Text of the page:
Jesus the Prophet

April 3, 2011

I’ve posted this on a couple other blogs I write on, but I wanted to put it up here for your consideration and because the content fits so well within the scope of this blog.  So, here it is…

In Deuteronomy 18:18-19 the Lord said something amazing to Moses: “I will raise up a prophet like you from them, from their fellow Israelites.  I will put my words in his mouth and he will speak to them whatever I command.  I will personally hold responsible anyone who then pays no attention to the words that prophet speaks in my name.”  What grounds for expectation, right?  What if you missed his coming?  What if you fail to pay attention to what he speaks?  I mean who wouldn’t be looking for this person?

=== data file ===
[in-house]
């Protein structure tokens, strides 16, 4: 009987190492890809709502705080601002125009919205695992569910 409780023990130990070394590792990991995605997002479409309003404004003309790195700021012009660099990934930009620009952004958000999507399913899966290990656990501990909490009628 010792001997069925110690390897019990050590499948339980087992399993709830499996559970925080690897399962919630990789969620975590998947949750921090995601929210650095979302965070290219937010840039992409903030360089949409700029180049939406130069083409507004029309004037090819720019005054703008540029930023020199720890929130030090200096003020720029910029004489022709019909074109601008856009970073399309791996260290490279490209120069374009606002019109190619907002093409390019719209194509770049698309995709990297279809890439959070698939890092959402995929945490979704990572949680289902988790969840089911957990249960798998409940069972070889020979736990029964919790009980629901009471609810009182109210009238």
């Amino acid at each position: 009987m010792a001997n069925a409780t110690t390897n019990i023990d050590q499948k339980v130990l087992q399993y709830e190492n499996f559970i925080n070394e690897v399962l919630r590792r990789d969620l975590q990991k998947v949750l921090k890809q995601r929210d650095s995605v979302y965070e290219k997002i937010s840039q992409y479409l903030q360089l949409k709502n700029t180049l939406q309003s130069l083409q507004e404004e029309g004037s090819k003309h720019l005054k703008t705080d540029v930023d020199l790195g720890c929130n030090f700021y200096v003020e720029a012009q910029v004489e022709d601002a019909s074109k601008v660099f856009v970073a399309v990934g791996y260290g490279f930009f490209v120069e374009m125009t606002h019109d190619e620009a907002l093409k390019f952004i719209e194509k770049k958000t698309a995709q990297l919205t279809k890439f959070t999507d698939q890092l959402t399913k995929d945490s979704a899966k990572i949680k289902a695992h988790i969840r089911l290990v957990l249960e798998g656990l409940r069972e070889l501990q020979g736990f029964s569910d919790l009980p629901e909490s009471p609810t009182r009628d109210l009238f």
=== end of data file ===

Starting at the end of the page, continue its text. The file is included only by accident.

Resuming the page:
It is no surprise then that one of the first questions the Jews put to John the Baptist is “Are you the Prophet?” (John 1:21).  Thousands of years after Moses and this prophecy is still in the front of their minds.

Not long after this Philip tells Nathanael, “We have found the one Moses wrote about in the law, and the prophets also wrote about” (John 1:45).  Though Nathanael is incredulous over Jesus’ origin, he goes to see him nonetheless.  Upon meeting Jesus, “the one Moses wrote about”, we find Jesus speaking prophetically about Nathanael and what the disciples will experience and see in the future (John 1:47, 50-51).  And it is not the last of his prophecies in John either (John 4:44; 13:21).

In John Jesus is clearly displayed as the one who makes the Father know, who speaks by the Father’s authority what the Father has told him (John 12:49-50) and who is himself the Truth (John 14:6)